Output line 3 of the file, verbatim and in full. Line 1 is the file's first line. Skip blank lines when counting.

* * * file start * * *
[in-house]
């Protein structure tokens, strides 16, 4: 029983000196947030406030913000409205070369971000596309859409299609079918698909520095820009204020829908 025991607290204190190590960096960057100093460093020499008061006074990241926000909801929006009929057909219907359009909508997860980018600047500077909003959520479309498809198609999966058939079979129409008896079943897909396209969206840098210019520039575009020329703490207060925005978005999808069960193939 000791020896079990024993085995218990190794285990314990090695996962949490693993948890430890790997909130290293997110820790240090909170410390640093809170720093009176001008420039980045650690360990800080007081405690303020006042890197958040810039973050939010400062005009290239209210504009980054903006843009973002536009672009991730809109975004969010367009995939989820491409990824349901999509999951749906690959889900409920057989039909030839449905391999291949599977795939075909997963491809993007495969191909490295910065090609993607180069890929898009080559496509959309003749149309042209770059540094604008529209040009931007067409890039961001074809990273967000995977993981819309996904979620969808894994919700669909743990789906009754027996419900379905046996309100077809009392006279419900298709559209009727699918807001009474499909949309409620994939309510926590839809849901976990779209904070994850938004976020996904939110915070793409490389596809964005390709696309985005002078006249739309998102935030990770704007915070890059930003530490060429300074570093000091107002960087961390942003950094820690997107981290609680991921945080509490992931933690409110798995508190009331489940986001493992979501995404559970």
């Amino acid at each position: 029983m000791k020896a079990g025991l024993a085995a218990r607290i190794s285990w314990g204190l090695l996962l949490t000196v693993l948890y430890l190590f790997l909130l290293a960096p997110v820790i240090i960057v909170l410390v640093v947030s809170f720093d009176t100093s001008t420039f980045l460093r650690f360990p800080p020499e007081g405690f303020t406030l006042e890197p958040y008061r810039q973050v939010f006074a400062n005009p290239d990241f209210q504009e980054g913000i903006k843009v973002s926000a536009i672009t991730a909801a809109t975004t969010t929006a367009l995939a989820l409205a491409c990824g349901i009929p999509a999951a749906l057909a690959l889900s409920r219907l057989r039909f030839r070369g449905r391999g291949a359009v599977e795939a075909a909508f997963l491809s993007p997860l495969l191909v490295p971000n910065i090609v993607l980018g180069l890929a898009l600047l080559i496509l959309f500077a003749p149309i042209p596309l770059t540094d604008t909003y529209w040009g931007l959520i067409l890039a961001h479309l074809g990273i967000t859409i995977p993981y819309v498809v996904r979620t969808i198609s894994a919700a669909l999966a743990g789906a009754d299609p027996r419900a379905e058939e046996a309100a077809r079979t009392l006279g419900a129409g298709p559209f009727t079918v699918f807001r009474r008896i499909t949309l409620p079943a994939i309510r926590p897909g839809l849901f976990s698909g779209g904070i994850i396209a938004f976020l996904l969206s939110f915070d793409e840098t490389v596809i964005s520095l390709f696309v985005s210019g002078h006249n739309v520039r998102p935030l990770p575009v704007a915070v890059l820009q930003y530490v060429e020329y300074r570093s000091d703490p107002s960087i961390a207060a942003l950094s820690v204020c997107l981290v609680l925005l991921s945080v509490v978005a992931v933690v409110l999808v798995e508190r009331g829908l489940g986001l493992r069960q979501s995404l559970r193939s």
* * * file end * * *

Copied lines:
């Amino acid at each position: 029983m000791k020896a079990g025991l024993a085995a218990r607290i190794s285990w314990g204190l090695l996962l949490t000196v693993l948890y430890l190590f790997l909130l290293a960096p997110v820790i240090i960057v909170l410390v640093v947030s809170f720093d009176t100093s001008t420039f980045l460093r650690f360990p800080p020499e007081g405690f303020t406030l006042e890197p958040y008061r810039q973050v939010f006074a400062n005009p290239d990241f209210q504009e980054g913000i903006k843009v973002s926000a536009i672009t991730a909801a809109t975004t969010t929006a367009l995939a989820l409205a491409c990824g349901i009929p999509a999951a749906l057909a690959l889900s409920r219907l057989r039909f030839r070369g449905r391999g291949a359009v599977e795939a075909a909508f997963l491809s993007p997860l495969l191909v490295p971000n910065i090609v993607l980018g180069l890929a898009l600047l080559i496509l959309f500077a003749p149309i042209p596309l770059t540094d604008t909003y529209w040009g931007l959520i067409l890039a961001h479309l074809g990273i967000t859409i995977p993981y819309v498809v996904r979620t969808i198609s894994a919700a669909l999966a743990g789906a009754d299609p027996r419900a379905e058939e046996a309100a077809r079979t009392l006279g419900a129409g298709p559209f009727t079918v699918f807001r009474r008896i499909t949309l409620p079943a994939i309510r926590p897909g839809l849901f976990s698909g779209g904070i994850i396209a938004f976020l996904l969206s939110f915070d793409e840098t490389v596809i964005s520095l390709f696309v985005s210019g002078h006249n739309v520039r998102p935030l990770p575009v704007a915070v890059l820009q930003y530490v060429e020329y300074r570093s000091d703490p107002s960087i961390a207060a942003l950094s820690v204020c997107l981290v609680l925005l991921s945080v509490v978005a992931v933690v409110l999808v798995e508190r009331g829908l489940g986001l493992r069960q979501s995404l559970r193939s």